IOWA CITY, Iowa —What looked like an aberration two weeks ago has become a major problem for Iowa.
The tough, hard-nosed reputation Iowa’s defense has owned since, well, forever, was chewed up Saturday like a cornfield during planting season. North Dakota State of the FCS ilk pounded mercilessly all day at the No. 13 Hawkeyes at Kinnick Stadium.
The surprising number? North Dakota State’s 23-21 upset victory. The shocking number? Iowa gave up 239 yards on the ground.
“They just ran it up our throats there for a little while, and that’s why they won,” Iowa linebacker Bo Bower said.
Iowa coach Kirk Ferentz was concerned when his vaunted Iowa defense gave up 158 rushing yards to Miami of Ohio in the opener. Some of that was excusable because middle linebacker Josey Jewell was ejected one series into the game for targeting. After Saturday’s loss, Ferentz’s concern soared like a fire bolt through Dante’s nine circles of hell.
Three straight games, three straight 125-plus rushing efforts by Iowa’s opponents. But this one by far was the worst. North Dakota State pounded with the precision of a pendulum straight at Iowa’s defense, and there was nothing the Hawkeyes could do about it.
North Dakota State had 36 rushing yards at halftime. But in the second half, when Iowa’s FBS pedigree was supposed to help it win the day, the defense defaulted. The Bison ran for 203 yards on 26 carries after halftime. Iowa’s offense didn’t offer any help, rushing for minus-7 yards on 14 attempts in the second half. But that’s another story. This is about how the Big Ten West Division favorite’s defense was pounded into submission by a school with 22 fewer scholarships.
“I think they were plus-200 at least running the football, so yeah, that’s something we can’t … we’re not going to be successful doing that,” Ferentz said. “I know that.”
It was a full-scale ground invasion in the fourth quarter. In 15 plays, the Bison rumbled from their own 20 with 12:20 left in the game to the Iowa doorstep. A touchdown and failed 2-point conversion pulled the Bison within 21-20 of Iowa.
Twelve of North Dakota State’s plays were on the ground. One was a 6-yard gain on third-and-3. Another was a 2-yard run on fourth-and-1. Every critical down was won by the tougher team, and it wasn’t the one in black-and-gold.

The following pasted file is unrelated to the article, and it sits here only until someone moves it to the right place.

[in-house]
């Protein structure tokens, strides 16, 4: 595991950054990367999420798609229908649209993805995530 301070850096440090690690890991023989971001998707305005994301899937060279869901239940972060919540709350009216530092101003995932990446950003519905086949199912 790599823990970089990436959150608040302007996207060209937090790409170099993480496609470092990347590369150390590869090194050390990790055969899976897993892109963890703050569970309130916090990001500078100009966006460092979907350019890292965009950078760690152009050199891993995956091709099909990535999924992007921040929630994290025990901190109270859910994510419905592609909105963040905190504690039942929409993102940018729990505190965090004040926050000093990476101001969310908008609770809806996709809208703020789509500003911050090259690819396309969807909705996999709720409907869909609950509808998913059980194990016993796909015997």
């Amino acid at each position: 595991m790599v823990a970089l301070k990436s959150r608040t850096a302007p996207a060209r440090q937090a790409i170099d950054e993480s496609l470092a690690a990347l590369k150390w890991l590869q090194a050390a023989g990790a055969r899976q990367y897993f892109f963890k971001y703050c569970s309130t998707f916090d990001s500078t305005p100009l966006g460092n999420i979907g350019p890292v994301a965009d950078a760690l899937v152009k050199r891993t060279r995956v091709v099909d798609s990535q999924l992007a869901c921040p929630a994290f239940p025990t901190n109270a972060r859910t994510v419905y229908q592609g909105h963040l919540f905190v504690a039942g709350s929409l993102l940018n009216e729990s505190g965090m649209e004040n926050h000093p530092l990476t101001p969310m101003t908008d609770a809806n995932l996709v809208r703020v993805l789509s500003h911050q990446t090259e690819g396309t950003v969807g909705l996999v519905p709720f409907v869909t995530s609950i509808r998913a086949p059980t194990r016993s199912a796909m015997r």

“Our defense is a very aggressive defense,” Faith Ekakitie said. “But at the same time when they do start scheming us a little bit, I think it almost takes advantage of that aggressiveness and it can work against us.”
As always, it’s more than scheme, and there was something off during that entire series. Iowa’s defensive tackles were out of position on a few plays. The weakside linebacker was hesitant and then late. The middle linebacker got blocked. The strong safety didn’t wrap up. Neither did a cornerback. Each failure allowed an extra couple of yards. Every time, the Bison made the Hawkeyes pay.
Even with all the failures, Iowa should have preserved a one-point victory. North Dakota State opened their final drive with the ball on its 35 with 1:53 left. That’s when the deeper team with more scholarships should hold on. That’s when the team with a $55 million football facility and $5 million head coach and $600,000 strength coach and the reigning Jim Thorpe Award winner and the 70,000 fans force a turnover to win the game. Instead, it was the Bison that pushed through.
On the first play, quarterback Easton Stick ran for 29 yards on a draw. Every Iowa defender was blocked up front and so were the linebackers. Four plays later, North Dakota State kicker Cam Pedersen drilled a 37-yard field goal. Game over. FCS 23, Big Ten West 21.
“That’s not our standard play at all,” Ekakitie said. “All of us as a collective have got to step it up and learn from these first three games and use it as a learning experience as to where we need to improve as a defense and move on from there.”
In the fourth quarter, North Dakota State rushed for 103 yards on 15 carries. Among all the numbers, that tells the biggest story. It’s also Iowa’s greatest concern.